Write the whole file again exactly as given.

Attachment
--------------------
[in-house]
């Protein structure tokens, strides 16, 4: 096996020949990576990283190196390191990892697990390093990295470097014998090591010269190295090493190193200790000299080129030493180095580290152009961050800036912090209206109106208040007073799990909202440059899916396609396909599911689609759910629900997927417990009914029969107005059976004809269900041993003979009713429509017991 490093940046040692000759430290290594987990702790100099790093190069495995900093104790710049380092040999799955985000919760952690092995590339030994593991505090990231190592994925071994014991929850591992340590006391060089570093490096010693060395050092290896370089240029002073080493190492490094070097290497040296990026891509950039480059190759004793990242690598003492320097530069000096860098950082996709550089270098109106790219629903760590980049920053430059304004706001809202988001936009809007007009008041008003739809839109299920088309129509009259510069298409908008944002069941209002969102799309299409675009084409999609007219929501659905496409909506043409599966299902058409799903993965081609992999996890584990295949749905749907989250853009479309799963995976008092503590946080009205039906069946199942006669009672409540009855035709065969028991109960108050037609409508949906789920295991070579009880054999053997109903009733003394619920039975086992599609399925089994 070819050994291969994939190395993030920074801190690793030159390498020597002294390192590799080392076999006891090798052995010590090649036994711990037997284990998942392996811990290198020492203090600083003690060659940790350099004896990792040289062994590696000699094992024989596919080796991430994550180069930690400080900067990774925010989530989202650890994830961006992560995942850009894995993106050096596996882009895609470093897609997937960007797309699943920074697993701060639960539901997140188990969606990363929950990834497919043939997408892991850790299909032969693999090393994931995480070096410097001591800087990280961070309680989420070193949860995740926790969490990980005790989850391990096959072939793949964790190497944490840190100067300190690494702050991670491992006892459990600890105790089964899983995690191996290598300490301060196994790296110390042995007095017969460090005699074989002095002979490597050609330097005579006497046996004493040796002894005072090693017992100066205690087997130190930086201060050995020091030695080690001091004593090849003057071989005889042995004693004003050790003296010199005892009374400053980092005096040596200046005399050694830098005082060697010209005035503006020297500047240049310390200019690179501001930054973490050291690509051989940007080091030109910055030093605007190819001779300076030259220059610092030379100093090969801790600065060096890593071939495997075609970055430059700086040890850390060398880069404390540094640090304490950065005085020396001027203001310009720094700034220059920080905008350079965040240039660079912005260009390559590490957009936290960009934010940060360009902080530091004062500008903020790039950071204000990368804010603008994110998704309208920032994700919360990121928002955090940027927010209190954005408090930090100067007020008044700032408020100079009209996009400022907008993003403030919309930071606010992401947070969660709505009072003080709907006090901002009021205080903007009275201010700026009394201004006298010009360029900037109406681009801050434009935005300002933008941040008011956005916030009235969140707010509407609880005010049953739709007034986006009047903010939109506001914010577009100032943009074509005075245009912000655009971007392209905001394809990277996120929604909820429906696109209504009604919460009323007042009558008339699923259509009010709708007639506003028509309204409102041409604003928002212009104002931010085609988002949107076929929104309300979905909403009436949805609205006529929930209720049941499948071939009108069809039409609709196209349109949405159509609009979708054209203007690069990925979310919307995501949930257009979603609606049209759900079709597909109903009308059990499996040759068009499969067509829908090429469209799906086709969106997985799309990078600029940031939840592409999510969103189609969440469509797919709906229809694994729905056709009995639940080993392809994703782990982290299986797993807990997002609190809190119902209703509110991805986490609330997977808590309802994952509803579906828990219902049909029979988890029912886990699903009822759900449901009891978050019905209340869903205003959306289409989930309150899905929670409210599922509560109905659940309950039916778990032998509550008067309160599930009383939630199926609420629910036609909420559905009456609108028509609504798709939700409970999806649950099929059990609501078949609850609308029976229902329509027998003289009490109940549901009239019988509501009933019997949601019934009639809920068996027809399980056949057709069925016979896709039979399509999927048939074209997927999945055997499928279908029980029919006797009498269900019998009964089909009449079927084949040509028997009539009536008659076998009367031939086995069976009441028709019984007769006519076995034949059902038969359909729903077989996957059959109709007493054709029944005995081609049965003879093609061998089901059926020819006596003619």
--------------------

[in-house]
């Protein structure tokens, strides 16, 4: 096996020949990576990283190196390191990892697990390093990295470097014998090591010269190295090493190193200790000299080129030493180095580290152009961050800036912090209206109106208040007073799990909202440059899916396609396909599911689609759910629900997927417990009914029969107005059976004809269900041993003979009713429509017991 490093940046040692000759430290290594987990702790100099790093190069495995900093104790710049380092040999799955985000919760952690092995590339030994593991505090990231190592994925071994014991929850591992340590006391060089570093490096010693060395050092290896370089240029002073080493190492490094070097290497040296990026891509950039480059190759004793990242690598003492320097530069000096860098950082996709550089270098109106790219629903760590980049920053430059304004706001809202988001936009809007007009008041008003739809839109299920088309129509009259510069298409908008944002069941209002969102799309299409675009084409999609007219929501659905496409909506043409599966299902058409799903993965081609992999996890584990295949749905749907989250853009479309799963995976008092503590946080009205039906069946199942006669009672409540009855035709065969028991109960108050037609409508949906789920295991070579009880054999053997109903009733003394619920039975086992599609399925089994 070819050994291969994939190395993030920074801190690793030159390498020597002294390192590799080392076999006891090798052995010590090649036994711990037997284990998942392996811990290198020492203090600083003690060659940790350099004896990792040289062994590696000699094992024989596919080796991430994550180069930690400080900067990774925010989530989202650890994830961006992560995942850009894995993106050096596996882009895609470093897609997937960007797309699943920074697993701060639960539901997140188990969606990363929950990834497919043939997408892991850790299909032969693999090393994931995480070096410097001591800087990280961070309680989420070193949860995740926790969490990980005790989850391990096959072939793949964790190497944490840190100067300190690494702050991670491992006892459990600890105790089964899983995690191996290598300490301060196994790296110390042995007095017969460090005699074989002095002979490597050609330097005579006497046996004493040796002894005072090693017992100066205690087997130190930086201060050995020091030695080690001091004593090849003057071989005889042995004693004003050790003296010199005892009374400053980092005096040596200046005399050694830098005082060697010209005035503006020297500047240049310390200019690179501001930054973490050291690509051989940007080091030109910055030093605007190819001779300076030259220059610092030379100093090969801790600065060096890593071939495997075609970055430059700086040890850390060398880069404390540094640090304490950065005085020396001027203001310009720094700034220059920080905008350079965040240039660079912005260009390559590490957009936290960009934010940060360009902080530091004062500008903020790039950071204000990368804010603008994110998704309208920032994700919360990121928002955090940027927010209190954005408090930090100067007020008044700032408020100079009209996009400022907008993003403030919309930071606010992401947070969660709505009072003080709907006090901002009021205080903007009275201010700026009394201004006298010009360029900037109406681009801050434009935005300002933008941040008011956005916030009235969140707010509407609880005010049953739709007034986006009047903010939109506001914010577009100032943009074509005075245009912000655009971007392209905001394809990277996120929604909820429906696109209504009604919460009323007042009558008339699923259509009010709708007639506003028509309204409102041409604003928002212009104002931010085609988002949107076929929104309300979905909403009436949805609205006529929930209720049941499948071939009108069809039409609709196209349109949405159509609009979708054209203007690069990925979310919307995501949930257009979603609606049209759900079709597909109903009308059990499996040759068009499969067509829908090429469209799906086709969106997985799309990078600029940031939840592409999510969103189609969440469509797919709906229809694994729905056709009995639940080993392809994703782990982290299986797993807990997002609190809190119902209703509110991805986490609330997977808590309802994952509803579906828990219902049909029979988890029912886990699903009822759900449901009891978050019905209340869903205003959306289409989930309150899905929670409210599922509560109905659940309950039916778990032998509550008067309160599930009383939630199926609420629910036609909420559905009456609108028509609504798709939700409970999806649950099929059990609501078949609850609308029976229902329509027998003289009490109940549901009239019988509501009933019997949601019934009639809920068996027809399980056949057709069925016979896709039979399509999927048939074209997927999945055997499928279908029980029919006797009498269900019998009964089909009449079927084949040509028997009539009536008659076998009367031939086995069976009441028709019984007769006519076995034949059902038969359909729903077989996957059959109709007493054709029944005995081609049965003879093609061998089901059926020819006596003619």